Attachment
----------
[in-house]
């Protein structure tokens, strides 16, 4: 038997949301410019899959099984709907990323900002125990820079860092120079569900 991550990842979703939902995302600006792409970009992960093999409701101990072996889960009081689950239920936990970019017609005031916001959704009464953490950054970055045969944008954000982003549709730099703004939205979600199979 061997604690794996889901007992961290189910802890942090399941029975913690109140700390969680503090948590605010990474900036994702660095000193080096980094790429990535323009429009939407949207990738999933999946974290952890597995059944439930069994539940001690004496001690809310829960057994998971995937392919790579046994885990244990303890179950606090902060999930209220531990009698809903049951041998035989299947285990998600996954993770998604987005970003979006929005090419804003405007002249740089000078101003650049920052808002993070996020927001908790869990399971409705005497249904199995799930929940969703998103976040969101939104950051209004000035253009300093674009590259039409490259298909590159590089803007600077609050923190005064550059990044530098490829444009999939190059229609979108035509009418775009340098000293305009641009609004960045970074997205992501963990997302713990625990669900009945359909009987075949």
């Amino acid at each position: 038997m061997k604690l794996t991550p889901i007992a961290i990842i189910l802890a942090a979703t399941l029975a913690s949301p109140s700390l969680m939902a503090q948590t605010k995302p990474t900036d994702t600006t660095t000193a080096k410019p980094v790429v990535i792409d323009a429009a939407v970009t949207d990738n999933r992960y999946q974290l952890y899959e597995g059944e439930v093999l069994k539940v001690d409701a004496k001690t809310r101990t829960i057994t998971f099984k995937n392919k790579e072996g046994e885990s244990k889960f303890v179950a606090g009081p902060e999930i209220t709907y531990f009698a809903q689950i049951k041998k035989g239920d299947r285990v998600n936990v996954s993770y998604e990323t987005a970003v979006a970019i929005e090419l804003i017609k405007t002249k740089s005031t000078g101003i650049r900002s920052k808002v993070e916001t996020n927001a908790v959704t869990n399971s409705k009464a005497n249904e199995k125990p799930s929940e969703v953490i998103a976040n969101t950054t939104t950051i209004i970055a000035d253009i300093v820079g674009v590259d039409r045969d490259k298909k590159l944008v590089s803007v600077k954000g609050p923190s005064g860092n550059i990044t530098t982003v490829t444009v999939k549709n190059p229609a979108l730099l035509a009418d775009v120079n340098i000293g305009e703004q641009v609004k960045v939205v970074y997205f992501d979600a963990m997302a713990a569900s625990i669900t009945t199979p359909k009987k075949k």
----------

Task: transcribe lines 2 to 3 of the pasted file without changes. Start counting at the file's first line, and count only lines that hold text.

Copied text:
């Protein structure tokens, strides 16, 4: 038997949301410019899959099984709907990323900002125990820079860092120079569900 991550990842979703939902995302600006792409970009992960093999409701101990072996889960009081689950239920936990970019017609005031916001959704009464953490950054970055045969944008954000982003549709730099703004939205979600199979 061997604690794996889901007992961290189910802890942090399941029975913690109140700390969680503090948590605010990474900036994702660095000193080096980094790429990535323009429009939407949207990738999933999946974290952890597995059944439930069994539940001690004496001690809310829960057994998971995937392919790579046994885990244990303890179950606090902060999930209220531990009698809903049951041998035989299947285990998600996954993770998604987005970003979006929005090419804003405007002249740089000078101003650049920052808002993070996020927001908790869990399971409705005497249904199995799930929940969703998103976040969101939104950051209004000035253009300093674009590259039409490259298909590159590089803007600077609050923190005064550059990044530098490829444009999939190059229609979108035509009418775009340098000293305009641009609004960045970074997205992501963990997302713990625990669900009945359909009987075949």
């Amino acid at each position: 038997m061997k604690l794996t991550p889901i007992a961290i990842i189910l802890a942090a979703t399941l029975a913690s949301p109140s700390l969680m939902a503090q948590t605010k995302p990474t900036d994702t600006t660095t000193a080096k410019p980094v790429v990535i792409d323009a429009a939407v970009t949207d990738n999933r992960y999946q974290l952890y899959e597995g059944e439930v093999l069994k539940v001690d409701a004496k001690t809310r101990t829960i057994t998971f099984k995937n392919k790579e072996g046994e885990s244990k889960f303890v179950a606090g009081p902060e999930i209220t709907y531990f009698a809903q689950i049951k041998k035989g239920d299947r285990v998600n936990v996954s993770y998604e990323t987005a970003v979006a970019i929005e090419l804003i017609k405007t002249k740089s005031t000078g101003i650049r900002s920052k808002v993070e916001t996020n927001a908790v959704t869990n399971s409705k009464a005497n249904e199995k125990p799930s929940e969703v953490i998103a976040n969101t950054t939104t950051i209004i970055a000035d253009i300093v820079g674009v590259d039409r045969d490259k298909k590159l944008v590089s803007v600077k954000g609050p923190s005064g860092n550059i990044t530098t982003v490829t444009v999939k549709n190059p229609a979108l730099l035509a009418d775009v120079n340098i000293g305009e703004q641009v609004k960045v939205v970074y997205f992501d979600a963990m997302a713990a569900s625990i669900t009945t199979p359909k009987k075949k």